Time in Urban Hydrology

by Gene E. Willeke,

Serial Information: Journal of the Hydraulics Division, 1966, Vol. 92, Issue 1, Pg. 13-29

Document Type: Journal Paper


An analysis of lag time (defined as time between centroids of effective precipitation and runoff) from nine small urban watersheds shows that lag time variability is small and that lag time is not correlated with storm intensity. Effective precipitation can be routed through storage by the Muskingum method to accurately reproduce an observed runoff hydrograph. Effective precipitation is separated from total precipitation by the phi-index. Precipitation loss on a watershed is closely represented by a linear relationship between total storm precipitation and total storm runoff. On impervious watersheds, precipitation loss seems to be related to watershed slope. Instrumentation requirements for adequate data collection on urban watersheds include synchronization of precipitation and runoff records, use of at least two rain-gages, and accurate runoff measurement at high and low flows. Watershed selection is important for successful data collection.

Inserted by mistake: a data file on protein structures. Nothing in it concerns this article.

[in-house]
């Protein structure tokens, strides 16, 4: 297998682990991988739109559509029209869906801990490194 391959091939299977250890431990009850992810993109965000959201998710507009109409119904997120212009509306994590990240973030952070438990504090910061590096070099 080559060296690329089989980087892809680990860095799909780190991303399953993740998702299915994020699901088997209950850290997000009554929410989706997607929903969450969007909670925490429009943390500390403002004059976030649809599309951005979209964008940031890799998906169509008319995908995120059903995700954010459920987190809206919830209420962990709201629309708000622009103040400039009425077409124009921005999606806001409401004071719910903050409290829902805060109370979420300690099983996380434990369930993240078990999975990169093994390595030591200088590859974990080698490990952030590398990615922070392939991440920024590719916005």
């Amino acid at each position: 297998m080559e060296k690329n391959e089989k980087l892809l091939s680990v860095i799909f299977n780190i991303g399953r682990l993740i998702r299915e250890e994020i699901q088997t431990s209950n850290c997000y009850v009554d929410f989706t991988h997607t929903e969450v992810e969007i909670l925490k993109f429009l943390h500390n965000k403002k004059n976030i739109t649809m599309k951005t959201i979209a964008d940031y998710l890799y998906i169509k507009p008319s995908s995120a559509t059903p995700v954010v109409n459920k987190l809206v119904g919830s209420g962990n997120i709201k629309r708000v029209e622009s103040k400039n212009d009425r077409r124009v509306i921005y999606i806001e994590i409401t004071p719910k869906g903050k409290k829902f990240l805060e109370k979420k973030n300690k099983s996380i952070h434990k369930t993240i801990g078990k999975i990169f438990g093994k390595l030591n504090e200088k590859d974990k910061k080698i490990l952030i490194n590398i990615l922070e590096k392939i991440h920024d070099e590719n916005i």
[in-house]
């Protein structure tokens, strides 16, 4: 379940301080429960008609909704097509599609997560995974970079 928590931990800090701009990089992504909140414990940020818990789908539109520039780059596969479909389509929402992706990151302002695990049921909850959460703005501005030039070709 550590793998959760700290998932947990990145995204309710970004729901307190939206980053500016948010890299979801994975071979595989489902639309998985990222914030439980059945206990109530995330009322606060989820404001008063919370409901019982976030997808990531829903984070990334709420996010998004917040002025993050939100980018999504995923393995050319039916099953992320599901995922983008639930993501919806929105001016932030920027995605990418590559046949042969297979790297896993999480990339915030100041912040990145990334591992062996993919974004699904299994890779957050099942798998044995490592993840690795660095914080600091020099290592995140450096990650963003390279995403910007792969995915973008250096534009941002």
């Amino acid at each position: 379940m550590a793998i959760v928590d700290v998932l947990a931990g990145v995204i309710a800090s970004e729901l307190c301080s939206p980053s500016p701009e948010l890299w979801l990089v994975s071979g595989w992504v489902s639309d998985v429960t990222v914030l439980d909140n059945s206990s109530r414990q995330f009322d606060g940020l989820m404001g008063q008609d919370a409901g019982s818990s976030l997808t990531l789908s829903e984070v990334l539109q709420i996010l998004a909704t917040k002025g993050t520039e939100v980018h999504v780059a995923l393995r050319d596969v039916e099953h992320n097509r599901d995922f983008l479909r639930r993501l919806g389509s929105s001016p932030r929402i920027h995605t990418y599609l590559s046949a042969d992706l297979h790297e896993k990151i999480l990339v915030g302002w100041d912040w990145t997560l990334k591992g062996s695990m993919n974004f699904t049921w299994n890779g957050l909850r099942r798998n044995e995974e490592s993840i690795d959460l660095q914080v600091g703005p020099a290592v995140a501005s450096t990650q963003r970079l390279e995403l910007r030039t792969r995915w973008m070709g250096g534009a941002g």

Subject Headings: Watersheds | Runoff | Storms | Urban areas | Hydrology | Municipal water | Data collection | Flow measurement

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